Cyber security solutions company Seqrite, along with its partner seQtree detected and notified the Indian government about a possible breach of India’s National Internet Registry – IRINN (Indian Registry for Internet Names and Numbers), the company informed via a blog post. Apparently, the hacker(s) had advertised “access to the servers and database dump of an unspecified Internet Registry” on a Darknet platform, which Seqrite and seQtree identified as IRINN.
IRINN “provides allocation and registration services of Internet Protocol addresses (IPv4 & IPv6) and Autonomous System numbers,” according to its official website. It is part of NIXI (National Internet Exchange of India), which “is the neutral meeting point of the ISPs in India with the primary objective being the facilitation of exchange of domestic Internet traffic between peering ISP members.”
The sequence of events as described by Seqrite:
- Upon noticing the broadcast advertisement, seQtree and Seqrite teams started gathering background research on the actor but did not yield any concrete information.
- But the team didn’t get any relevant data even after conducting deep research and it appeared that this actor’s persona was created recently. This is an ongoing trend that the team has noticed with recent data breaches.
- The team then contacted the actor for further details, posing as an interested buyer. Initially the actor was not willing to disclose the name of affected Internet Registry, however, later he agreed to share a small sample of email list from the allegedly compromised database.
- In the sample, the team noticed email address of a prominent Indian technology firm and another email address was from Indian government. Then the team asked for complete/extensive emails list.
- Eventually, the actor agreed to share a text file containing the emails of users/organizations affected, allegedly from the compromised database(s). The text file contained a list of approx. 6000 emails.
- It was observed some of the most important and high-profile organizations featured in the list. At this point, the team first thought the possibility of the affected organization being India’s National Internet Registry: IRINN (Indian Registry for Internet Names and Numbers) which comes under NIXI.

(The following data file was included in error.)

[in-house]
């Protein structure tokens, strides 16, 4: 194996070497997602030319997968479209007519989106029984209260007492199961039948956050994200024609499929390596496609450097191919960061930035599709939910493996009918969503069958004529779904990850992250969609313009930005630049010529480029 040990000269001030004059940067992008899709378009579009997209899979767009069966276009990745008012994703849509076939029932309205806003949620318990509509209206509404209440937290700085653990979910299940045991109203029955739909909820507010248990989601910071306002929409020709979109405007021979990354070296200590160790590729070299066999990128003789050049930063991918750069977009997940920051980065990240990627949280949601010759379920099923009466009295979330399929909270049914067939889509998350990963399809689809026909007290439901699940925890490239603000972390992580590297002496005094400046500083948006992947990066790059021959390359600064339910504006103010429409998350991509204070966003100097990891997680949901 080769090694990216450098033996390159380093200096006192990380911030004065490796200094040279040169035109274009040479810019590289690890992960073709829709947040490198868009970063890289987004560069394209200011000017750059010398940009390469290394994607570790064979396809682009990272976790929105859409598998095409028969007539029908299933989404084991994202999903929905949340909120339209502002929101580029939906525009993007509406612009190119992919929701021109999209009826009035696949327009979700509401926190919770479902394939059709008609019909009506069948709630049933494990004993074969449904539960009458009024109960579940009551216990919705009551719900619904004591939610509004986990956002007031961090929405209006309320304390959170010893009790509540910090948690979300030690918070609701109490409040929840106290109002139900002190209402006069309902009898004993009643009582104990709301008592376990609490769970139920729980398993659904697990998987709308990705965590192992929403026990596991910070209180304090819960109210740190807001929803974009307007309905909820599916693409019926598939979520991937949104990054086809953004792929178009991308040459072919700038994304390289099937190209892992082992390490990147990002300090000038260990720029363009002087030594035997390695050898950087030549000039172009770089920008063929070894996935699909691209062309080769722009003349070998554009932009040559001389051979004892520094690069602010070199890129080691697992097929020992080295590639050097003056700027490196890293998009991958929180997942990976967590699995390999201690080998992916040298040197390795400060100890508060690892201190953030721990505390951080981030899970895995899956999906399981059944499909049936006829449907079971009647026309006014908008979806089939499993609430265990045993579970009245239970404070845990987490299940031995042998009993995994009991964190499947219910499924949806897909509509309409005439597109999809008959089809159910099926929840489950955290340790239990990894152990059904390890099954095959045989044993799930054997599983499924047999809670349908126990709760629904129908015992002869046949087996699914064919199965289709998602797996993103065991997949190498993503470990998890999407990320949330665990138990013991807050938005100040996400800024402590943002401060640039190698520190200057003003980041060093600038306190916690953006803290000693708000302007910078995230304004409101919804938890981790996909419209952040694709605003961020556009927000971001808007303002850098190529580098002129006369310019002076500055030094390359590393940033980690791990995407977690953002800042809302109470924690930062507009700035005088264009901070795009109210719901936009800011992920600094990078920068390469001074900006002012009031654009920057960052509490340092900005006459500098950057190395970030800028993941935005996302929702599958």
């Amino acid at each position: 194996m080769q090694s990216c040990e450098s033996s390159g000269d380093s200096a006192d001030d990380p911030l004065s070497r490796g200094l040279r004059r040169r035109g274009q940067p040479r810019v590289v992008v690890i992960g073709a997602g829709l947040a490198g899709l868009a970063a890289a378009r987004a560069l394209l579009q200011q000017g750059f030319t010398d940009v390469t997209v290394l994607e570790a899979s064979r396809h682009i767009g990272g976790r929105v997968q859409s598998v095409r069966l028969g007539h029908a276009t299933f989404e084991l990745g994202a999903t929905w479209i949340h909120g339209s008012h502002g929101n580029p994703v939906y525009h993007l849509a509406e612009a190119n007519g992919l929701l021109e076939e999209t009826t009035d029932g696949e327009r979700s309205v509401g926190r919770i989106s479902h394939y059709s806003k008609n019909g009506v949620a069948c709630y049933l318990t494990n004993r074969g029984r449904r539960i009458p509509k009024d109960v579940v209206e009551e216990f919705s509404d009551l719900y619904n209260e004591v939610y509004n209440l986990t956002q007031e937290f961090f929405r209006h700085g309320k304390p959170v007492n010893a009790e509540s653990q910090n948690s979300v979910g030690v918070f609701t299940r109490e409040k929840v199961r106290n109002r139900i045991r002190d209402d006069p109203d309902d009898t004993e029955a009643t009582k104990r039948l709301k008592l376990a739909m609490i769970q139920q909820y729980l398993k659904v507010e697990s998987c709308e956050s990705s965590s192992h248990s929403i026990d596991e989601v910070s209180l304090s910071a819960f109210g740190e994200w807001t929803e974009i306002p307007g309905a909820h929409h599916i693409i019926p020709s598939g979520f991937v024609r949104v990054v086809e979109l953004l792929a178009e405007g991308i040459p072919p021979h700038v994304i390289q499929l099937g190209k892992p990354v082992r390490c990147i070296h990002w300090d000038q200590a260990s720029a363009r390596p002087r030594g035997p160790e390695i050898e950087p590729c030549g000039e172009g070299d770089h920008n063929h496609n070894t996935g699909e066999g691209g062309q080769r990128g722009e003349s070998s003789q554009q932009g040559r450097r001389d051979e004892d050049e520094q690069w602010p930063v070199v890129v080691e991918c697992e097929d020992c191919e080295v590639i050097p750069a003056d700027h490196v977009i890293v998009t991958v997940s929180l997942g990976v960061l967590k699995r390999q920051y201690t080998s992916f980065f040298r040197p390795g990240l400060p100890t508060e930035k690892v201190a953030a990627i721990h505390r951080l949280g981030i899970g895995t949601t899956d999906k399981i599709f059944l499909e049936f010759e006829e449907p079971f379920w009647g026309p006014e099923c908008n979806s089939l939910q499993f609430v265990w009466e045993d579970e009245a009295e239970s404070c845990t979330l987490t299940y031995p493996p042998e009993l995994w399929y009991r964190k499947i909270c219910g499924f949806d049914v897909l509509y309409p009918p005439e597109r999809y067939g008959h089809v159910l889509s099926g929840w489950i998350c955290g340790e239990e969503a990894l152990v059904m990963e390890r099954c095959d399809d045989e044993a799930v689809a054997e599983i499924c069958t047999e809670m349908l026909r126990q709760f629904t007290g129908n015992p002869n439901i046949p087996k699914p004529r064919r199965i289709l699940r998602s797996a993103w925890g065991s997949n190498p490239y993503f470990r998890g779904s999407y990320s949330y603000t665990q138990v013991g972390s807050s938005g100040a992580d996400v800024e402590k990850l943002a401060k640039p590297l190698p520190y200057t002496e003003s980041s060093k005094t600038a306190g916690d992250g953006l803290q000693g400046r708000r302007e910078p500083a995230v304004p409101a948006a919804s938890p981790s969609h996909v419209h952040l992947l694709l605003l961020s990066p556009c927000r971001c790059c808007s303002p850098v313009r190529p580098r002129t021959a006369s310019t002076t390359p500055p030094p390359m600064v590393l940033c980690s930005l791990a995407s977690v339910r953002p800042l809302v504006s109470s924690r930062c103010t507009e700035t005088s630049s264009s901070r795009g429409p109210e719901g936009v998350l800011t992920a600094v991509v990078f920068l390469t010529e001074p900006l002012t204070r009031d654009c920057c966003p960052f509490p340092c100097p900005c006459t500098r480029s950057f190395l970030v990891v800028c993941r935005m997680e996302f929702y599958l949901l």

- To confirm our suspicion, we probed the actor further. The actor agreed to share screenshots which confirmed our suspicion that the compromise/breach is, unfortunately true and IRINN is the affected organization.
- The actor also hinted on the chat that if he doesn’t find any interested buyer, actor will consider posting this on Darknet forum(s)/marketplace(s).
- If he gets an interested buyer, then attack on the system could have disrupted Internet IP allocation and in-turn the complete Internet in India.
The data put up for sale includes that of several government organisations, telecom companies, multiple financial institutions and technology companies such as Unique Identification Authority of India (UIDAI), Defence Research and Development Organisation (DRDO), Reserve Bank of India (RBI), Idea Telecom, Aircel, Bharat Sanchar Nigam Limited (BSNL), Bombay Stock Exchange (BSE), Mastercard/Visa, State Bank of India (SBI), Flipkart, Ernst & Young (E&Y), and Wipro among many others. You can check out the entire list of organisations, as well as screenshots of the data shared by the hacker(s) here.
The advertisement on the Darknet forum posted by the hacker(s) reads:
“As mentioned in the title, selling database of one of the biggest Internet Protocol controller.
In client Database you can get username, email ids, passwords, organisation name, invoices/billing documents, and few more important fields. You can also control IP range of respective organisation. You can entirely shut down that organisation.
Selling it for 15 BTC.”
15 Bitcoins at the current exchange rate comes up to over $64,000 or Rs 41.8 lakh.
Apparently, the appropriate government agencies have been informed, and they acknowledged it and taken care of the matter. However, the same hasn’t yet been acknowledged publicly.